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‘We Have Always Been Posthuman’: What will shape The New Normal’s final year

Strelka Institute has begun admissions for the last year of The New Normal speculative design think-tank. Strelka Mag outlines the upcoming year’s main themes.

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Mark Wigley, Beatriz Colomina, and Benjamin Bratton / Photo by Anna Kholina

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Photo by Anna Kholina

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Photo by Anna Kholina

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Photo by Anna Kholina

The New Normal is a three-year initiative launched by Strelka Institute two years ago with a focus on research and design for the city. The design think-tank explores the opportunities posed by emerging technologies for interdisciplinary urban design practices and gives a platform for the invention and articulation of a new discourse and new models.

The New Normal is led by Benjamin H. Bratton, a design theorist and author, Professor of Visual Arts, and Director of the Center for Design and Geopolitics at the University of California, San Diego, where he founded the school’s new Speculative Design undergraduate program. He is also a Professor of Digital Design at The European Graduate School and Visiting Faculty at SCI_Arc.

Apart from Bratton, The New Normal faculty also includes Liam Young, Keller Easterling, Ben Cerveny, Anastassia Smirnova, Metahaven studio, Lev Manovich, Etienne Turpin, Rival Strategy, Nathan Su, Gene Kogan, Julieta Aranda, Anthony Dunne and Fiona Raby, and many others.

The beginning of the admission cycle was marked by a series of talks by Benjamin Bratton, architecture theorists Mark Wigley and Beatriz Colomina, and The New Normal alumni. Speaking at the event, Bratton explained what the title “We Have Always Been Posthuman” suggests. “Many of the apparently revolutionary technologies of the so-called fourth Industrial Revolution – AI, robotics synthetic biology machine vision, and so forth – demand a recalibration of our understanding of our relation to the world based on what they reveal that is not new but which has in fact always been true,” he explained.

“A Copernican shift in the philosophy of design is needed, one that begins with sometimes unsettling implications of 21st century circumstances and technologies, one that may shift the balance in different ways from experiences to outcomes, from users to systems, from aesthetics to access, from intuition to abstraction, from experience to ideals.”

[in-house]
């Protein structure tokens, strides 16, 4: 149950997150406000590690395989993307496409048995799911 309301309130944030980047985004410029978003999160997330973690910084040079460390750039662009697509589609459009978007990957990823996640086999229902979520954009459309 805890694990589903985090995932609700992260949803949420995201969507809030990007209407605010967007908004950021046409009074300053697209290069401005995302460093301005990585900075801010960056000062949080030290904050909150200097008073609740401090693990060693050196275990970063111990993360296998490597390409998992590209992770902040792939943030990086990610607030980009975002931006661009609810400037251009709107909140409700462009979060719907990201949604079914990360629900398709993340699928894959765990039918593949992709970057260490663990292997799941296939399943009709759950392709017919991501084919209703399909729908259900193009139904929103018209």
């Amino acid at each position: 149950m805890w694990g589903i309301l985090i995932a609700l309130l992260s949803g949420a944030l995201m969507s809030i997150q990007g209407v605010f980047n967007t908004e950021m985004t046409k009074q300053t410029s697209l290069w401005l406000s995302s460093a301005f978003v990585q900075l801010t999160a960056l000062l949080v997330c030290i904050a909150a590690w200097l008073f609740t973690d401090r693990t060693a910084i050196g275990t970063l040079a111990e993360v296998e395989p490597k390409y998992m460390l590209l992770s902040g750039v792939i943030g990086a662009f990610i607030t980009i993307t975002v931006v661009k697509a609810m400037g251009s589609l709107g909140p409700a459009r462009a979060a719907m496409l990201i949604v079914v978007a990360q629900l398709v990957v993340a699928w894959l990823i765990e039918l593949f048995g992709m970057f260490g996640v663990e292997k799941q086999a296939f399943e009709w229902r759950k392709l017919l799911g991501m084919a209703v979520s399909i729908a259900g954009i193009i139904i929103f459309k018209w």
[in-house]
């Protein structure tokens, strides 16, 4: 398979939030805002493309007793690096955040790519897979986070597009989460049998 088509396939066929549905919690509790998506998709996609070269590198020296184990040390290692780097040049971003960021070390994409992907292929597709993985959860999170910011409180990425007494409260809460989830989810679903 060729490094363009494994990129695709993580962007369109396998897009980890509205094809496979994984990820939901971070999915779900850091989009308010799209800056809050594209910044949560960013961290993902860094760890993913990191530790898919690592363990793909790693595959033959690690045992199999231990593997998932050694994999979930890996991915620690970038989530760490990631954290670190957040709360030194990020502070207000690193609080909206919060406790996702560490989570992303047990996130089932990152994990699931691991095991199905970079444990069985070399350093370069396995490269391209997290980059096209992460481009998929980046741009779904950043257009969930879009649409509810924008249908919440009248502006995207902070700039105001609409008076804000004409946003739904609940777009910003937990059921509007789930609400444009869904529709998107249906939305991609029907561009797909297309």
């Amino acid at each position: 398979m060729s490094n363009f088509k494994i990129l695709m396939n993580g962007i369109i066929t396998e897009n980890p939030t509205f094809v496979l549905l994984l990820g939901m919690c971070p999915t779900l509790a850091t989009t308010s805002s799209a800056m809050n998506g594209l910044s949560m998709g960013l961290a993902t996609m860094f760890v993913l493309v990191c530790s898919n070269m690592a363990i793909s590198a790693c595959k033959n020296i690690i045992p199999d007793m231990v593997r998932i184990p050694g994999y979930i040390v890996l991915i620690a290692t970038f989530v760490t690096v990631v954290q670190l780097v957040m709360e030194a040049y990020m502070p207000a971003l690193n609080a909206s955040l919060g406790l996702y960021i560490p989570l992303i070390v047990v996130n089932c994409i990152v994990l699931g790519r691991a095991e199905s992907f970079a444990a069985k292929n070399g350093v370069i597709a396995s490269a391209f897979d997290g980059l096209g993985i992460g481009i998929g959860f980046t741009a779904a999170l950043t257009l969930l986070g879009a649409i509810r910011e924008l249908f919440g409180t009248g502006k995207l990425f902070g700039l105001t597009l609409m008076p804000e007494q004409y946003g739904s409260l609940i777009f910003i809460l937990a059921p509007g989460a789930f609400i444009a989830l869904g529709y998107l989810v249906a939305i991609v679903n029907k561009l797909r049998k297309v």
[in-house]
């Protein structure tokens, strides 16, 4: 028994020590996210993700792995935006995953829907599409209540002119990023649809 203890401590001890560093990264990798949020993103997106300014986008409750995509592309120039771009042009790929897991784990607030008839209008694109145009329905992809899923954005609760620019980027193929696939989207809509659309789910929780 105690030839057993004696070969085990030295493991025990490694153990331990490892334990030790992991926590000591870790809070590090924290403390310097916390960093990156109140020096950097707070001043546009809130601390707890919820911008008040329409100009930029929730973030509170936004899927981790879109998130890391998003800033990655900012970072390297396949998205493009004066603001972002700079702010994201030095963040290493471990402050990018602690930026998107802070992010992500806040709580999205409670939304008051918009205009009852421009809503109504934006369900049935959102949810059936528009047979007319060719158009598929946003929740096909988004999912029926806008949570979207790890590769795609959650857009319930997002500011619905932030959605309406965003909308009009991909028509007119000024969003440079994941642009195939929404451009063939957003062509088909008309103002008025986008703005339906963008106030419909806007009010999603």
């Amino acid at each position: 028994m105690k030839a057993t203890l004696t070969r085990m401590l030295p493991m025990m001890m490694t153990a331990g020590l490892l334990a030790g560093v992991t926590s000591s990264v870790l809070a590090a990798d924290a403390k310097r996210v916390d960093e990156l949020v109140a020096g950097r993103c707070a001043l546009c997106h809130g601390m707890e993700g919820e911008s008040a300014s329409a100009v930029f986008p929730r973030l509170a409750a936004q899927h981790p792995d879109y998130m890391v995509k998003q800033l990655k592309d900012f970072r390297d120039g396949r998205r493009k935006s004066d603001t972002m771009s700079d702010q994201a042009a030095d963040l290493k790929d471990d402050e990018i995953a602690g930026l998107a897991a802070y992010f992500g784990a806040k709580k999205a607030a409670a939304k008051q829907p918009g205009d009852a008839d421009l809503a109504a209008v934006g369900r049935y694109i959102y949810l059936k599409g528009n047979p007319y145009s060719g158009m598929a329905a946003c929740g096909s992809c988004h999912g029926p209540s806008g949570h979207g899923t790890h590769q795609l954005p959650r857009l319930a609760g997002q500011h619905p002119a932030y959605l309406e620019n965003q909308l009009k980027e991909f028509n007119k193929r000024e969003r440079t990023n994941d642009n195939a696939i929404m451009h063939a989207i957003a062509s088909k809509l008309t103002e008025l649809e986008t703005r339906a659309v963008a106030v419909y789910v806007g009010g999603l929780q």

While continuing to map The New Normal reality, the last year of the program offers to explore three new areas of research.

 

Algorithmic governance

Politics and technology are interwoven as means to remake the world by design: not only does technology express a political arrangement, but any polity emerges only within a technical milieu. Through different genres of computation such as smart grids, cloud platforms, mobile apps, smart cities, and the Internet of Things, automation can be seen not as so many species evolving on their own, but as forming a coherent whole. The research theme will look at ways that algorithmic governance shift our perspectives on political geography, sovereignty, citizenship, and regimes of rights, and how leverage is embedded in computational technologies.

 

Inverse Uncanny Valleys

The uncanny valley refers to the feeling of unease that people feel when confronted with something human-like but not quite human enough. When talking about the “Inverse Uncanny Valley,” we refer to seeing yourself from an outside robot perspective. This research theme looks at uncanny valleys on the individual, group, urban, and geopolitical scales. The obvious examples of humanoid robotics, deep fakes, camouflage, chatbots, machine vision, and so on are of central concern, but so are bigger stakes of post-anthropocenic design.

 

Human Exclusion Zones

This theme will explore the programmatic separation of the human and the non-human. Automation at the urban scale may mean opening the factory doors and generalizing its environmental motifs more widely. Bringing automated factory logics into the city means learning to live with or in Human Exclusion Zones (HEZ). The extreme of the human exclusion zone may set half the Earth’s surface aside for recovery, rewilding, remediation, repair, and return to other evolutionary selection pressures.

These themes are central to this year’s cycle of the experimental postgraduate program, which will run for five months with a group of 30 Russian and international researchers joining the design think-tank in Moscow.

The program is tuition free, and participants are provided with a monthly stipend. All courses and lectures are in English. The program will begin on January 30, 2019.

Learn more about the program, see final projects from the previous year, and submit your application at thenewnormal.strelka.com.

The deadline for applications is November 1, 2018.

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